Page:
Wake up at 6-6:30.
Hit the gym 4-6 days a week.
Come home and work until 10:00.
Read until 11:00.
Repeat.

Question 6: What writing, drawing, or other tools do you use?

I use what everyone else uses to one degree or another. For writing, I use Word. For drawing and inking I use several types of pencils to draw with: Sanford blue pencil for roughs, mechanical pencil for details and architecture, lead-holder for fine figure work, regular Dixon Ticonderoga pencil for figure work and a W&N no.2 brush for all my ink work. For coloring I use Photoshop, watercolor or what-not.

Question 7: What element of your work gives you the most personal satisfaction?

What gives me the most satisfaction is the smell of the printed page and putting the book on the shelf with my other books. Also, knowing that someone really enjoyed what I was trying accomplish or when people pick out an obscure detail in my stuff, that’s the best.

The OvermanQuestion 8: What has been the most rewarding project in your professional career – in or out of comics – and why?

Since I have done so few I like to think every one that I have chosen to work on has been a rewarding experience. I know…that sounds lame. I’ve learned something while doing it and gave it my best effort. Maybe in years to come that will change. What I do know is I have two projects in the pipeline now that I think if they turn out the way I hope I could walk away from comics and feel satisfied that I set out to do what I really wanted.

Question 9: We’ve all met very talented newcomers who are trying to get their first professional projects. What’s the best advice you’ve ever heard given to a promising new creator?

I’ve never heard any good advice given to a creator. Seriously. I’m the one whose been given advice but it was quite specific to my work. Really though the best advice I wish people would start giving is, “Be original.” That old saw about “everything has been done before” is usually said by those who gave up trying long ago. At least if you’re trying to “be original” you’re not following in someone else’s footsteps.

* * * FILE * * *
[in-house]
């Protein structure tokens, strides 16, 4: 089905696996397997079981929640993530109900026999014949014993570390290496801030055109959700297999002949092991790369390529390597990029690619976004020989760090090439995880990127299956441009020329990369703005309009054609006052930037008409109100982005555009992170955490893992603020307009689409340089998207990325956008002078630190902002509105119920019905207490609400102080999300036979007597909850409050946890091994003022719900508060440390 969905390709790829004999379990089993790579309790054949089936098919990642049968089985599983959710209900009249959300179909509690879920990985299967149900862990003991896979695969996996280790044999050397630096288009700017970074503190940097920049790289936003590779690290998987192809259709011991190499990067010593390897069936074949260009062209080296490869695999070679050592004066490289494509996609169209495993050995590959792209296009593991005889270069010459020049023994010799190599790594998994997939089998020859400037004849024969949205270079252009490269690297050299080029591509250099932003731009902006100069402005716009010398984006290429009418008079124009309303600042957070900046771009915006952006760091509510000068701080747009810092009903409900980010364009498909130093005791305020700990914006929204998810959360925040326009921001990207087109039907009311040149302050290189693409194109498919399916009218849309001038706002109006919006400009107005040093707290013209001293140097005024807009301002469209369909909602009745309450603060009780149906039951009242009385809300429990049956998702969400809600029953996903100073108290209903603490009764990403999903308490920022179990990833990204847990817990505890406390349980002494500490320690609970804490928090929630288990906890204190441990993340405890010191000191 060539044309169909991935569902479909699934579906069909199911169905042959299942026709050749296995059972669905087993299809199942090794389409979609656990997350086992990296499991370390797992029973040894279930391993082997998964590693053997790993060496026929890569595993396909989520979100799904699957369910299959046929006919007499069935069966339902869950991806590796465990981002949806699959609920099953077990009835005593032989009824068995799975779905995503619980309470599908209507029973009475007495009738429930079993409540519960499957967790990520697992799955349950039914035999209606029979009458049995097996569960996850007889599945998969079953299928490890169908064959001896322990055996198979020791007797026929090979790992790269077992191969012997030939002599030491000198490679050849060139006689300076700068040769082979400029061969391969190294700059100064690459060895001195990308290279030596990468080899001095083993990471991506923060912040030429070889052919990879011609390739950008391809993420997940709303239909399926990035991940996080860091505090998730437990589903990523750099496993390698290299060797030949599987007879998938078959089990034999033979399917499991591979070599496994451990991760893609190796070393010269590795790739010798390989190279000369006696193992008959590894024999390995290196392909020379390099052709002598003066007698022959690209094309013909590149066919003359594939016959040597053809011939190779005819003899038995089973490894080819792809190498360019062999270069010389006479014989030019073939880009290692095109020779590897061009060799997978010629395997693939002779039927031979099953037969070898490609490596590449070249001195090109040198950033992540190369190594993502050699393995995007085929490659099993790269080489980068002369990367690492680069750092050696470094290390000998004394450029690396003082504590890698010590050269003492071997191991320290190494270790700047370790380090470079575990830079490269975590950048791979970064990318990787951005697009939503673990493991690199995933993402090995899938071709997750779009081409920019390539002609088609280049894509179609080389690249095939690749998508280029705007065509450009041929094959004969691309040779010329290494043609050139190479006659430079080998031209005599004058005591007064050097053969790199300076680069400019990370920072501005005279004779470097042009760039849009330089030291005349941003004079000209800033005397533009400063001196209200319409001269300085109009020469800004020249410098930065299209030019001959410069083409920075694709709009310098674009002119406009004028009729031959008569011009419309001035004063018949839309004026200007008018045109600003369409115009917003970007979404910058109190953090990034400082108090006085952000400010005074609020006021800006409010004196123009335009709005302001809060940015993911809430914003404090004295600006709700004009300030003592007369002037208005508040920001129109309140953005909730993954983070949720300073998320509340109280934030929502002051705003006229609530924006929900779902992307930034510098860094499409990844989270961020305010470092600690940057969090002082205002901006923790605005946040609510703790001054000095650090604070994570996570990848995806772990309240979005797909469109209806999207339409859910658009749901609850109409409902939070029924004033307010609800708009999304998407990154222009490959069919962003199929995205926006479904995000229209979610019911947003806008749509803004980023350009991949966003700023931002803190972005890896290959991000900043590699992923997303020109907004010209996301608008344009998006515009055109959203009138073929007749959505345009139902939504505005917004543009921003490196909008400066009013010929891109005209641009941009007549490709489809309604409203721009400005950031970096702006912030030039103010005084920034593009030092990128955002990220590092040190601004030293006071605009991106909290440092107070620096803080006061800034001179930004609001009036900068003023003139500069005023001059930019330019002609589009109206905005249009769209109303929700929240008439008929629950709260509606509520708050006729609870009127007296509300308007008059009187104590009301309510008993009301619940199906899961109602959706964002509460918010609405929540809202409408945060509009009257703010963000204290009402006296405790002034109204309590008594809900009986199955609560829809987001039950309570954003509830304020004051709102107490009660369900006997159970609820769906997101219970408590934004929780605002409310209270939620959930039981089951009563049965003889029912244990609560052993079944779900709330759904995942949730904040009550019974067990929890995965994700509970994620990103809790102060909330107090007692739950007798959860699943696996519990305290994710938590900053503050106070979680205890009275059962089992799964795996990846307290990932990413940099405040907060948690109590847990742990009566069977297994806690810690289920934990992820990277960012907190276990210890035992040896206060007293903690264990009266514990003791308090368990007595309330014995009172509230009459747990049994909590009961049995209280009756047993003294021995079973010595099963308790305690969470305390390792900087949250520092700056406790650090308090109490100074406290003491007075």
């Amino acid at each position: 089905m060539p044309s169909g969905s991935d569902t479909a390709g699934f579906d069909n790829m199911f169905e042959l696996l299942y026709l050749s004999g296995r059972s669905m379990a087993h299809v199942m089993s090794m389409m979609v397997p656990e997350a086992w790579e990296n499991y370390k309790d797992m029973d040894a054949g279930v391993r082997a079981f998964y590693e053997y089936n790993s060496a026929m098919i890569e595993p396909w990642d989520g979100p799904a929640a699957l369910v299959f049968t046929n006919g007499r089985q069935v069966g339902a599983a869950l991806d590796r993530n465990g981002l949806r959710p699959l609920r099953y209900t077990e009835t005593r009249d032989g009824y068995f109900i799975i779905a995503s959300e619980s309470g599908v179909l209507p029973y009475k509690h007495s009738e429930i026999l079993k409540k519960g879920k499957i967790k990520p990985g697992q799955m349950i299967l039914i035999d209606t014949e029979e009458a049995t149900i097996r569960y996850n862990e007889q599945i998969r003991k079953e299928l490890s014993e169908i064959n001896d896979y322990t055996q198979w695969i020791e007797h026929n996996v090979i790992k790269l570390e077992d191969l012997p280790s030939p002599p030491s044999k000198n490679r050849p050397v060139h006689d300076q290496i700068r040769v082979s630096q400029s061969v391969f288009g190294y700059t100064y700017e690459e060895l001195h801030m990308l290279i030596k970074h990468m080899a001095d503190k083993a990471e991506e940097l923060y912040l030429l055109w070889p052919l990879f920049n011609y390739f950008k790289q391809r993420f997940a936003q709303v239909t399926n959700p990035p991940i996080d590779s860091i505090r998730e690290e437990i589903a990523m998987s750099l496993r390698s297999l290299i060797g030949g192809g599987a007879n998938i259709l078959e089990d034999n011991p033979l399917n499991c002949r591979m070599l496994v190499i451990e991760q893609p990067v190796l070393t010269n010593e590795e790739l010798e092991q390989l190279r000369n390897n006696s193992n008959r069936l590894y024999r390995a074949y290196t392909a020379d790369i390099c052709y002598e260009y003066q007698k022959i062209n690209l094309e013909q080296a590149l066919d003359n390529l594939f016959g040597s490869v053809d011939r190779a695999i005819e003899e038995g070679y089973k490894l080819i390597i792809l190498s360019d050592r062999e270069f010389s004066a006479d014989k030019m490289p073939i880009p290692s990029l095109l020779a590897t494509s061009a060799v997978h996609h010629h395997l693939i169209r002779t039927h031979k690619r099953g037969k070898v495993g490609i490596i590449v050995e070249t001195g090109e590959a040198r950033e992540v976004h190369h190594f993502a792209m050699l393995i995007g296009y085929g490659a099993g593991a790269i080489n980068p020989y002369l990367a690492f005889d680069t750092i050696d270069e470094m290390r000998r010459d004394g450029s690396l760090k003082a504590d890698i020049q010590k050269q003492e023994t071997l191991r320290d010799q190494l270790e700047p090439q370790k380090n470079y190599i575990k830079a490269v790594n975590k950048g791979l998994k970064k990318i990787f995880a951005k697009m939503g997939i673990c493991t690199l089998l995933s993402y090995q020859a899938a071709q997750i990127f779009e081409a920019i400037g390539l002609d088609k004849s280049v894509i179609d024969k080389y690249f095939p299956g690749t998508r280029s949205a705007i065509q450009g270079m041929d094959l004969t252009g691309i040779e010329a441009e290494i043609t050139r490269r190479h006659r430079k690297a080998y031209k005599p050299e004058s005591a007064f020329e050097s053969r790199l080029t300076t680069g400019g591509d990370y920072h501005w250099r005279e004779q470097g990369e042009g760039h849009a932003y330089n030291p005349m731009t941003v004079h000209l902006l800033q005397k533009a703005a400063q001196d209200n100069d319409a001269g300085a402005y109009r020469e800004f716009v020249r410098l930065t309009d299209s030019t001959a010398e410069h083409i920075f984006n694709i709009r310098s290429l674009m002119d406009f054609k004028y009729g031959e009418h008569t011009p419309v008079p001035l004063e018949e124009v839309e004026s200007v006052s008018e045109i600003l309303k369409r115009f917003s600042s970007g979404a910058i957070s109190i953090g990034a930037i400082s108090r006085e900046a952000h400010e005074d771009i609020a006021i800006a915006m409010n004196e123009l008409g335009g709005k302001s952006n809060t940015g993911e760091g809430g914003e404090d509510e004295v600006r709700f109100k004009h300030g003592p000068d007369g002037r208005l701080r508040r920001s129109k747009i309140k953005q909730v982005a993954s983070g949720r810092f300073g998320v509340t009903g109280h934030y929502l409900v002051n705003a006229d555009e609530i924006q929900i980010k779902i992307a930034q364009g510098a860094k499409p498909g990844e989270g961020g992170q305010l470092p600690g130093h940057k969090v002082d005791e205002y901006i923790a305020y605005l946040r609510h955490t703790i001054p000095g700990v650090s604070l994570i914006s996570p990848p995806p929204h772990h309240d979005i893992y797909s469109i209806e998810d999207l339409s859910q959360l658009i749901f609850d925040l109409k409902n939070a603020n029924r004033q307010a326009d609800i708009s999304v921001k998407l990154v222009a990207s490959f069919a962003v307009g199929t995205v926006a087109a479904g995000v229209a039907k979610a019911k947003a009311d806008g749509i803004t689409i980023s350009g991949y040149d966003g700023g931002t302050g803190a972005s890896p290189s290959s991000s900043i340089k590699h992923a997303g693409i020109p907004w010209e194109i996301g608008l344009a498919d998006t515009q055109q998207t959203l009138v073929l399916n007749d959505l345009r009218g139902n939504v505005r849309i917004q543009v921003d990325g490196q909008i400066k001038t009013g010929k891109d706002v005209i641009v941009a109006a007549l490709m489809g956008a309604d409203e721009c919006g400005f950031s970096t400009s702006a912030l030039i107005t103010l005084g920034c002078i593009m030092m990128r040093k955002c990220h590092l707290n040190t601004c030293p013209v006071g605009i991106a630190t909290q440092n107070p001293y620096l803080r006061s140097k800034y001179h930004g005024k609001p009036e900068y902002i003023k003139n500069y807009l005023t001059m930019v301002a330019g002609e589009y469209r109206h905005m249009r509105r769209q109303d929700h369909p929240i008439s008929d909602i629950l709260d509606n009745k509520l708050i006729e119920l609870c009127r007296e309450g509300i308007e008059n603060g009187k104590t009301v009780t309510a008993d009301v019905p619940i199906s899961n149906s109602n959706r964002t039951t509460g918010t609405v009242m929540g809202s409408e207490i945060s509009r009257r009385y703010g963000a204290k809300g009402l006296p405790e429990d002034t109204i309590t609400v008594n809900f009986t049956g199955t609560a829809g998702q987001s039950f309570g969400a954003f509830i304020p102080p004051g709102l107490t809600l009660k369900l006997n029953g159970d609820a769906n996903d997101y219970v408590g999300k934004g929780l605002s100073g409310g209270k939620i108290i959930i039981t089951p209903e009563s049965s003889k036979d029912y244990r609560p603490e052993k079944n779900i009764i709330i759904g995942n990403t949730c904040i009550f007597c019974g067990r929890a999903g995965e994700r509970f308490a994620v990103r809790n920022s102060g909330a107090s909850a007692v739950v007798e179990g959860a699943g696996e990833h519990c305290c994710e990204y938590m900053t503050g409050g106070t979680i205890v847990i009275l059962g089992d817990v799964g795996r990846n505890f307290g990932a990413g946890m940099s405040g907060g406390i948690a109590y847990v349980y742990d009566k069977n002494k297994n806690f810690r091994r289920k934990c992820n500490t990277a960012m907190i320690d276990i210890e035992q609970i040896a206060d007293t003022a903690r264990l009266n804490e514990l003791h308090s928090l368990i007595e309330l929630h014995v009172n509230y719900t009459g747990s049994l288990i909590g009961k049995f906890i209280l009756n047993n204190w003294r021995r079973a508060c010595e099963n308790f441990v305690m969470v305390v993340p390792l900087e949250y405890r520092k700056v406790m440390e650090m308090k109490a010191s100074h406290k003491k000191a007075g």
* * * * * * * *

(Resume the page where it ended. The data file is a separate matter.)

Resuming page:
Question 10: Time to get philosophical: What’s the most important “big idea” that you’ve learned in life – in or out of comics – and why is it important?

Anything worth doing is worth doing right. Also, know clearly what it is you want from life, what you’re passionate about and figure out how to do it. I read a cheesy book on business years ago but there was a core philosophy I still use to do this day.

What are you passionate about?

What drives your economic engine?

What can you be the best at?

If you can answer all three of these and adhere to them with conviction you’re more likely to reach your goal. Miss out on any one of them and you’ll continue to flounder.

I get asked often, “How do you find the time to make comics with a full-time job?” Like the writer Elmore Leonard says about his style of writing, “I cut out all the boring parts…” Your mileage may vary.